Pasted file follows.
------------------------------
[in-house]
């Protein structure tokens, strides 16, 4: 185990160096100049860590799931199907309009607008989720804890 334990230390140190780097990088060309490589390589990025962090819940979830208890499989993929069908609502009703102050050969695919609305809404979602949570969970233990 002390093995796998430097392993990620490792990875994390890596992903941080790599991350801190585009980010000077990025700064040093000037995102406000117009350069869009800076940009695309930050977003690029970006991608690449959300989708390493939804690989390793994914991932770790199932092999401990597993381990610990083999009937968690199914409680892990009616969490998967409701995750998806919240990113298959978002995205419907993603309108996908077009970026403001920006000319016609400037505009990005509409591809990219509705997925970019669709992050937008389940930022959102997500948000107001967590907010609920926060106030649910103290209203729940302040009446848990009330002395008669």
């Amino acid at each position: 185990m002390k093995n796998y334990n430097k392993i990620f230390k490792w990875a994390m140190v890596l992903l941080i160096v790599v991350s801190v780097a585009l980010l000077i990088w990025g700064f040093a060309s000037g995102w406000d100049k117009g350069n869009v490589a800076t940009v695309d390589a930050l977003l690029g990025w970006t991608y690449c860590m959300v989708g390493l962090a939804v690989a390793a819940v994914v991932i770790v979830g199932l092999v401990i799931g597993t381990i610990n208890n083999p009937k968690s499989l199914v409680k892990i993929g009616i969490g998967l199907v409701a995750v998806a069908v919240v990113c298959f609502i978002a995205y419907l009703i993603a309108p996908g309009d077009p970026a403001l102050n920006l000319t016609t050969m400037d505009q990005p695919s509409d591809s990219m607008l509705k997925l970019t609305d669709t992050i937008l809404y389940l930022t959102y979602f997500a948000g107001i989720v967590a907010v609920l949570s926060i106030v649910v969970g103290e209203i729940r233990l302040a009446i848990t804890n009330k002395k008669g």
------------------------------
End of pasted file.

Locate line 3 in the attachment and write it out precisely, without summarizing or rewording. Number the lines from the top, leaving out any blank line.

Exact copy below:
């Amino acid at each position: 185990m002390k093995n796998y334990n430097k392993i990620f230390k490792w990875a994390m140190v890596l992903l941080i160096v790599v991350s801190v780097a585009l980010l000077i990088w990025g700064f040093a060309s000037g995102w406000d100049k117009g350069n869009v490589a800076t940009v695309d390589a930050l977003l690029g990025w970006t991608y690449c860590m959300v989708g390493l962090a939804v690989a390793a819940v994914v991932i770790v979830g199932l092999v401990i799931g597993t381990i610990n208890n083999p009937k968690s499989l199914v409680k892990i993929g009616i969490g998967l199907v409701a995750v998806a069908v919240v990113c298959f609502i978002a995205y419907l009703i993603a309108p996908g309009d077009p970026a403001l102050n920006l000319t016609t050969m400037d505009q990005p695919s509409d591809s990219m607008l509705k997925l970019t609305d669709t992050i937008l809404y389940l930022t959102y979602f997500a948000g107001i989720v967590a907010v609920l949570s926060i106030v649910v969970g103290e209203i729940r233990l302040a009446i848990t804890n009330k002395k008669g």